As financial advisors, we understand the importance of data-driven decision making. We also fully appreciate the value of great marketing. However, are you using data to drive your digital marketing, or do you just sit back and hope your efforts pay off?

What is Google Analytics?

The intersection of data and marketing is where Google Analytics (GA) comes in. Google Analytics is the industry standard in tracking the visitors to your website. It monitors not only the traffic to your site, but also valuable data linked to those numbers, such as user behavior. (For more from Steve Sanduski, see: Using an Opt-In Box to Grow Your Email List.)

Simply reviewing the number of website visits won’t help you make important marketing decisions. You also need to know such info as which pages your audience explored, how much time they spent there and which pages they were on when they decided to leave your site.

This back-end data can help you tweak your marketing strategy, highlight where to focus your efforts, show you what pages need improvement, and give you confidence that you are doing everything you can to build your business. (For related reading, see: A Financial Advisor’s Guide to Google Analytics.)

Do You Need Analytics?

Will understanding the analytics of your site transform your business or will it just become more busywork on your already full to-do list? Here’s the truth: marketing has changed in recent years and become more complex. Effective marketing is no longer a pretty brochure with pictures of care-free retired people walking on the beach. Today’s marketing involves strategically hunting prospects online, using your website as bait. (For more, see: How to Turn Your Website Into a Magnet for Clients.)

What Google Analytics Tells You

Tracking your analytics will answer these questions:

  • How much traffic did your website get last month?
  • Which pages received the most traffic?
  • Which of your blog posts were the most popular with prospects?
  • How much time did people spend on your site?
  • Which pages did people enter and exit your site from?
  • How much of your traffic came from social media and from which channels?
  • Where should you spend more marketing dollars?

How To Get Started

The perk of GA is that it’s free. You only need a Google account to sign up. Once you have that, you receive the tracking code for your website and then apply it to the back-end of your site. If you didn’t build your web page yourself, you’ll need to give this tracking code to the company that created your page, or your IT person. If you have access to the “Head” of your site, you can copy and paste the tracking code in yourself.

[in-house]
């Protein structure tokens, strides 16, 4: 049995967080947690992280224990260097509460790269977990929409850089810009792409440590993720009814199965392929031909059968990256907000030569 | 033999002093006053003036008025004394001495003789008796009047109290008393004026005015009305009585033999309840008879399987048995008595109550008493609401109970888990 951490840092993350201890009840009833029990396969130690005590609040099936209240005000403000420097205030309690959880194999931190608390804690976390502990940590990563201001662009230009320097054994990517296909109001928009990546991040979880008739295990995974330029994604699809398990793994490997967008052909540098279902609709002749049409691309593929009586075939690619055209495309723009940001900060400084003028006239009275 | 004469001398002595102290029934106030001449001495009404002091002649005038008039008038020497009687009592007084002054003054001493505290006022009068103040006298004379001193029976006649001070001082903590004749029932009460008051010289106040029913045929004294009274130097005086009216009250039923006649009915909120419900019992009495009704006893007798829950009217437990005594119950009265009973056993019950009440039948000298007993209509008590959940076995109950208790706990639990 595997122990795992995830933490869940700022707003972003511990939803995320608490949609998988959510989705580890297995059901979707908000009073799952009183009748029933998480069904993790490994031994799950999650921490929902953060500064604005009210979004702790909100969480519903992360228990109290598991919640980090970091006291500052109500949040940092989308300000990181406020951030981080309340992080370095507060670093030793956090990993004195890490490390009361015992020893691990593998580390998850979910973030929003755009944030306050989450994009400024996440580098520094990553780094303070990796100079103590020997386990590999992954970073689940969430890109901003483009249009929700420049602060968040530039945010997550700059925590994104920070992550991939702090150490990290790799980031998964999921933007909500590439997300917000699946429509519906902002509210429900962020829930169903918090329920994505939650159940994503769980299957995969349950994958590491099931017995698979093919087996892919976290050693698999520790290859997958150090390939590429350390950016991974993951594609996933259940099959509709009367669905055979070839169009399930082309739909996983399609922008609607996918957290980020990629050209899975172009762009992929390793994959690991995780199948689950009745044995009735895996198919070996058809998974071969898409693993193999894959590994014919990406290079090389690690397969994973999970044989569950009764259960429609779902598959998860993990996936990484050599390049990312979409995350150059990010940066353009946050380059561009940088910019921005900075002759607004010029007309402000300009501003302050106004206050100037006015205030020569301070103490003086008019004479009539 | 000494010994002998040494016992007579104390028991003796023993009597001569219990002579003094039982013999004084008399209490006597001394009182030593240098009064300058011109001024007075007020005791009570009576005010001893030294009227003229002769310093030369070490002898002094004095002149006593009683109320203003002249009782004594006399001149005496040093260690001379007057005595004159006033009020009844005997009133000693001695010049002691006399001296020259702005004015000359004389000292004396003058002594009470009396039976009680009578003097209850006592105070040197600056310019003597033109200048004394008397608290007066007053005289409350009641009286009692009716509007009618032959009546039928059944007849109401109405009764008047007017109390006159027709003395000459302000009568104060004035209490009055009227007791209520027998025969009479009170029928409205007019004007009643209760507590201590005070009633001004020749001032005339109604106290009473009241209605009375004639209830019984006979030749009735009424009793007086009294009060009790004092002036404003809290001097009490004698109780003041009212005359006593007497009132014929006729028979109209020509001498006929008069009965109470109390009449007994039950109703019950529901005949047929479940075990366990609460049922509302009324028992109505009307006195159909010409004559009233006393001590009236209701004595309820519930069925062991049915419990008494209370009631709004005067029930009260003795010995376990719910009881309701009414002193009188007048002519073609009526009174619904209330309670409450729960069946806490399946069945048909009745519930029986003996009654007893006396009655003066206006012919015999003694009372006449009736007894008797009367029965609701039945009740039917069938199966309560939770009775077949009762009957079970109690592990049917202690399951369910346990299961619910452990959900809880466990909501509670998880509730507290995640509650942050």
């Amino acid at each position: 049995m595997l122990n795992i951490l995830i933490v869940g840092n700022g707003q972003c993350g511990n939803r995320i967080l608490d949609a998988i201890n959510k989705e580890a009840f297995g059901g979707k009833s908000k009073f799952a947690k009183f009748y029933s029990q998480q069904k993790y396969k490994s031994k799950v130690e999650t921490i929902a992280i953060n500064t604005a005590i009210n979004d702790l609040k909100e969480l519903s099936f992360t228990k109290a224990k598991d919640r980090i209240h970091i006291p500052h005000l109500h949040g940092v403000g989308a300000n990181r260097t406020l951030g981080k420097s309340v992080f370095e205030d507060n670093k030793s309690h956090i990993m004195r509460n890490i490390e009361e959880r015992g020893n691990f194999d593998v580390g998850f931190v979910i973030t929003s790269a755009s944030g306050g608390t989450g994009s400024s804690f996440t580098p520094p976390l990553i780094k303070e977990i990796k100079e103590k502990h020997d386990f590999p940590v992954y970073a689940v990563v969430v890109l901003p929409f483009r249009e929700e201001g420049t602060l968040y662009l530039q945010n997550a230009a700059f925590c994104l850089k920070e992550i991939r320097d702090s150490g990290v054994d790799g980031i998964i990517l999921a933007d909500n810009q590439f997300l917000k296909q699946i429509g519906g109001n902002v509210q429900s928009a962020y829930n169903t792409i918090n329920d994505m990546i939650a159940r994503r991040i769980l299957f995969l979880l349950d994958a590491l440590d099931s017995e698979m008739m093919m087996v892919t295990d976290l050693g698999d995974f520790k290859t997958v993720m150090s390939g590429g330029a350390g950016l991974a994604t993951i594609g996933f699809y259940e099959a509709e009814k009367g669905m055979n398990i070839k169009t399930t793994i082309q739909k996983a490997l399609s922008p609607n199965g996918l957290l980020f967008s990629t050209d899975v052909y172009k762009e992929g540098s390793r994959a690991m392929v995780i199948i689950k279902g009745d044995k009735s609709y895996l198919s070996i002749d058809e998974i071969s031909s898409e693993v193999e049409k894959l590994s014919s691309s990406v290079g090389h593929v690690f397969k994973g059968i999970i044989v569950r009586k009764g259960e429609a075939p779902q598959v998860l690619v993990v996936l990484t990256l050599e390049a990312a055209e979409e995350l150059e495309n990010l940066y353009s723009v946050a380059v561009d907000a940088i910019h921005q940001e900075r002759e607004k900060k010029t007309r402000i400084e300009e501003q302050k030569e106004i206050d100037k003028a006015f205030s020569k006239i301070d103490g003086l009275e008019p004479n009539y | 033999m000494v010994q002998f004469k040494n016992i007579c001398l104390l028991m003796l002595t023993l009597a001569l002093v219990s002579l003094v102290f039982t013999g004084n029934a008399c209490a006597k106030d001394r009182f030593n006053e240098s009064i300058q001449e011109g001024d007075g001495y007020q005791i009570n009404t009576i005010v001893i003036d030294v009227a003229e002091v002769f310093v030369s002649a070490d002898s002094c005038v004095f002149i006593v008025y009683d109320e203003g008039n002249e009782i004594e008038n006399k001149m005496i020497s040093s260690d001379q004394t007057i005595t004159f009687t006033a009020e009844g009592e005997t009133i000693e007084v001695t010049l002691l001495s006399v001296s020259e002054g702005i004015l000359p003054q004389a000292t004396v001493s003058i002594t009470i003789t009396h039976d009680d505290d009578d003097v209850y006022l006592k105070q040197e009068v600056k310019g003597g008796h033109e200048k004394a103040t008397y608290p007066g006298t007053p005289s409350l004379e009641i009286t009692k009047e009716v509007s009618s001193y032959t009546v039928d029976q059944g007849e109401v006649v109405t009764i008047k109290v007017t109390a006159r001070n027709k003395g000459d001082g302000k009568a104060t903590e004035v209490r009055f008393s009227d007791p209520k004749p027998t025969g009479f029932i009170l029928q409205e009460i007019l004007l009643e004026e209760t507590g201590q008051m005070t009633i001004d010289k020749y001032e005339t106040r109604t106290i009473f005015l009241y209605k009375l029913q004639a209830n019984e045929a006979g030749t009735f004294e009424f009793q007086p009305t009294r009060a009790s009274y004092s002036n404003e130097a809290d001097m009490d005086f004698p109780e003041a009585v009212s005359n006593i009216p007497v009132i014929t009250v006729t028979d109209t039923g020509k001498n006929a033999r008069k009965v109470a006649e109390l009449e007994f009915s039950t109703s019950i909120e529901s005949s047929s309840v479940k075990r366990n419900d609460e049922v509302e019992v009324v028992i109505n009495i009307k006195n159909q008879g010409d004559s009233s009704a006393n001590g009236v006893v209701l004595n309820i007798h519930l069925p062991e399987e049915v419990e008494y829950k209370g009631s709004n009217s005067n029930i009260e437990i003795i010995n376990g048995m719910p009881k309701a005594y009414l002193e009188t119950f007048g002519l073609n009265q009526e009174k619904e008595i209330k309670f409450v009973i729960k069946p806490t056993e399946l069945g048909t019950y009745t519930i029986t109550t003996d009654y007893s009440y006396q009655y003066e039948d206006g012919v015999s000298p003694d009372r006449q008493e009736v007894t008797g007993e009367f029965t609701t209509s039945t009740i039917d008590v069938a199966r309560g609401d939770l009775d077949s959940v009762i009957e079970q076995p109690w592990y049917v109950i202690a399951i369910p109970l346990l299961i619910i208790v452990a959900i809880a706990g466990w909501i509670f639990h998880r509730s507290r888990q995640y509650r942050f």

Where to Focus

When you first log into GA, you’re likely to be overwhelmed. Google Analytics tracks so much info that it’s easy to start overanalyzing or focusing too heavily on the numbers without understanding what they mean for your business. Here are the areas you should track and apply to your marketing plan.

1. Audience

Google Analytics’ audience tracking will inform you of the demographics of your site visitors. You can learn their age, gender, location, behavior (whether they are new or returning visitors, for example) and the browser they used.

If a bulk of your users are accessing your site with Internet Explorer, make sure that your website looks great on this browser. The same thing goes if your visitors are using mobile devices. (For related reading, see: Why Harnessing Mobile Technology Is Crucial for Advisors.)

Location is also an important piece of information. If you are based in California, but you suddenly have high numbers of visitors from Brazil, something is going wrong.

Tracking this information will let you know if your efforts are indeed reaching your target audience.

2. Acquisition

This data point is important. It answers the critical question: Where did the traffic come from?


You will learn how much traffic came from direct entry of your website into the URL bar, from organic search, email, a referral from another site, or from social media.

If you are investing a chunk of your time in social media but not getting many visitors from that medium, readjust your strategy or examine why. (For more, see: How Financial Advisors Are Leveraging Social Media.)

3. Behavior

This area of GA really drills down to explain where people are going on your site.

You can see what pages are the most popular and where users go from each page. This gives you a map of how users are navigating your website. From here, you can get clues into what makes certain pages popular, and how to guide your visitors to specific pages.

If you see that one of your blog posts has gone viral and has thousands of visits, you should consider repurposing it as a report available for download on your site, as lead capture bait, and perhaps as a LinkedIn or Facebook ad. (For related reading, see: Your Web Presence: How to Maximize It.)

The Next Step

Now that you are inundated with all this data, what do you do with it? How do you apply the numbers to your business? Make sure you regularly track your analytics, either on a weekly or monthly basis. Focus on traffic, acquisitions, and importantly, results.

These three pieces of information will tell you how many people came to your site, how they found you, and how many leads you converted as a result. Take time to review which pieces of your website content performed the best and understand why, so that you can create more compelling content over time.

If you make this a routine practice with your business, you will begin to see how your website is helping you get more exposure. As you fine-tune your marketing, it can help lower your cost of customer acquisition and increase new leads. (For more, see: Using an Opt-In Box to Grow Your Email List.)

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